On Wednesday, Novartis AG announced the completion of its acquisition of eye-care company Alcon Inc. The development would have ordinarily not concerned Indian investors, but for a peculiar turn of events.
In 2008, Novartis had agreed to buy 77% of Alcon from Nestle SA in two phases, with the first one concluded in July 2008, giving it a 25% stake, and the balance acquired in August 2010. Novartis had also decided to buy out Alcon’s minority shareholders, who owned 23% of the company, to get full control. But Novartis offered them a deal that would have left them with $153 (Rs6,946 today) a share, compared with the $180 a share that Nestle received. That set off a battle over price between minority shareholders and Novartis.
This is not an unusual development. But what makes it truly unusual is what happened next. A committee of independent directors was acting on behalf of Alcon’s minority investors, under Swiss laws. They opposed the consideration, challenging its basis and and even set up a $50 million trust using company funds, to go to court, if necessary.
Eventually, Novartis agreed to pay a higher price of $168 a share, in shares and cash, that was accepted by the committee, narrowing the price differential from 15% to 7%.
Setting an example: The Novartis headquarters in Basel, Switzerland. Peter Frommenwiler / Bloomberg
This is a good example of how an empowered set of independent directors can actually go about their job and proactively protect minority shareholder interests. In India, often cases surface of acquisitions, in which a non-compete fee is paid to the selling shareholder, but not to the minority. The acquisition of Cairn India Ltd by Vedanta Resources Plc is one recent example. There can also be situations where minority shareholders are hoping for a company to be sold, but the promoter decides to sell the business instead, and use the sale proceeds to enter a new line of business. The former outcome is a more desirable one for a shareholder as it results in an open offer due to change of control.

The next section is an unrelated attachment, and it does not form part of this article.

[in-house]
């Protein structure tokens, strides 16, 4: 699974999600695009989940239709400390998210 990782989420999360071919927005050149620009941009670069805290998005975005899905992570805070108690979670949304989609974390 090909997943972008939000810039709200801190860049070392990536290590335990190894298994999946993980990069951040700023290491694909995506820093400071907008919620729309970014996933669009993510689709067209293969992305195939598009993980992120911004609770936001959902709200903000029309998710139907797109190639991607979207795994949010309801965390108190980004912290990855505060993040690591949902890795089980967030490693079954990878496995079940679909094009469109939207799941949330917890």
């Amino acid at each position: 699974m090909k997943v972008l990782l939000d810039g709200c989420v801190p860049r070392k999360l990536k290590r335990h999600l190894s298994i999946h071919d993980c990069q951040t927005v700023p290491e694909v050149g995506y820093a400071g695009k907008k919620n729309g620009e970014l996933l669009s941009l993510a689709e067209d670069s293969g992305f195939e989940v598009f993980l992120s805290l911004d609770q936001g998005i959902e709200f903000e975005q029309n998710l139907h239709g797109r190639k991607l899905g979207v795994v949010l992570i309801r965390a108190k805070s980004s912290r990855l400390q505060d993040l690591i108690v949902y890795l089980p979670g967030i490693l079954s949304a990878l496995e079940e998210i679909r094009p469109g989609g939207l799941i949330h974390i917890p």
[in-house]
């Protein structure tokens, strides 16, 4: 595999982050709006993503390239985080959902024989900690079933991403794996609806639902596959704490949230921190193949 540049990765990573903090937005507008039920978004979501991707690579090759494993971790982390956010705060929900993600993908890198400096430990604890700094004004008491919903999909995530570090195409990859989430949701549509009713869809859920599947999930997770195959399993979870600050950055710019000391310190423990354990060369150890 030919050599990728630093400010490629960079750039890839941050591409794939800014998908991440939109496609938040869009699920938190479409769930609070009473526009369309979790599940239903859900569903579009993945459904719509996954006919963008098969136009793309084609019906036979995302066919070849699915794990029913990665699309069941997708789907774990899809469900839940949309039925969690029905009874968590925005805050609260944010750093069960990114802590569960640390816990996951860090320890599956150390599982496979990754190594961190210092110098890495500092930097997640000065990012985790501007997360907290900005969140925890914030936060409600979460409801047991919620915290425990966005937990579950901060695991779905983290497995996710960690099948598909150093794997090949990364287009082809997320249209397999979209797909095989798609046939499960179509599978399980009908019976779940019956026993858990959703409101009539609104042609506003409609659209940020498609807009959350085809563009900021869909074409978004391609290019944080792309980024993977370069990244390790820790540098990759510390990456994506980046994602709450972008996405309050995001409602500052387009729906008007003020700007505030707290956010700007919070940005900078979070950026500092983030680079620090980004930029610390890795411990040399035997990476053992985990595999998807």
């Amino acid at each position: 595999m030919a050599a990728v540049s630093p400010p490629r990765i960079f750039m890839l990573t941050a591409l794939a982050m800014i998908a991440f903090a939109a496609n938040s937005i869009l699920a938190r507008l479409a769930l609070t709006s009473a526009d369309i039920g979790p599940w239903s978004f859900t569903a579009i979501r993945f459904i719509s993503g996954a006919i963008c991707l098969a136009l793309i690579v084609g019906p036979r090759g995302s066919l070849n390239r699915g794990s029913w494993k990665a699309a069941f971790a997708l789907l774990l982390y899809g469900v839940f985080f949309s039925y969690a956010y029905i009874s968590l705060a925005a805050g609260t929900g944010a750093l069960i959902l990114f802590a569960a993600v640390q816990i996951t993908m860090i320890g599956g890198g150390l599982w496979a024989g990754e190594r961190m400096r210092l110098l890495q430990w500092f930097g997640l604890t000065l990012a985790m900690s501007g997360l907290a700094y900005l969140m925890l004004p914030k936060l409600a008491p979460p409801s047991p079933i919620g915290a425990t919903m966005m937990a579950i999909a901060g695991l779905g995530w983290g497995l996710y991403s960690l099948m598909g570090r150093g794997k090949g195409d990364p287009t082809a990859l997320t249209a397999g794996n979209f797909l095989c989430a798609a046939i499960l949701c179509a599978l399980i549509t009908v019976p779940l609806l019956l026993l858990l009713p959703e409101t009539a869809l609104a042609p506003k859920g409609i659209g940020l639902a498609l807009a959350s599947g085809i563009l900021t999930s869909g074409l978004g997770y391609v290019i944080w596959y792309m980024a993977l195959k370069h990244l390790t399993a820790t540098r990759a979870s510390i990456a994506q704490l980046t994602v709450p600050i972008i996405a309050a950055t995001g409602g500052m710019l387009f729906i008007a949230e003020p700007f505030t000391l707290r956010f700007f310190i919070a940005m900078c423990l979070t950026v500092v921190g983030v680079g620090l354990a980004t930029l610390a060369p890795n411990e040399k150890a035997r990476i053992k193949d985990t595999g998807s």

In the past, there have also been situations where family splits have been done by splitting listed companies, which also affects minority shareholders.
There may be nothing illegal about these transactions nor are they always detrimental to the minority. But the presence of an active body of independent directors, acting on behalf of the minority, ensures that they are not being short-changed in the board room. The Alcon-Novartis case demonstrates how to effectively safeguard the interests of minority shareholders.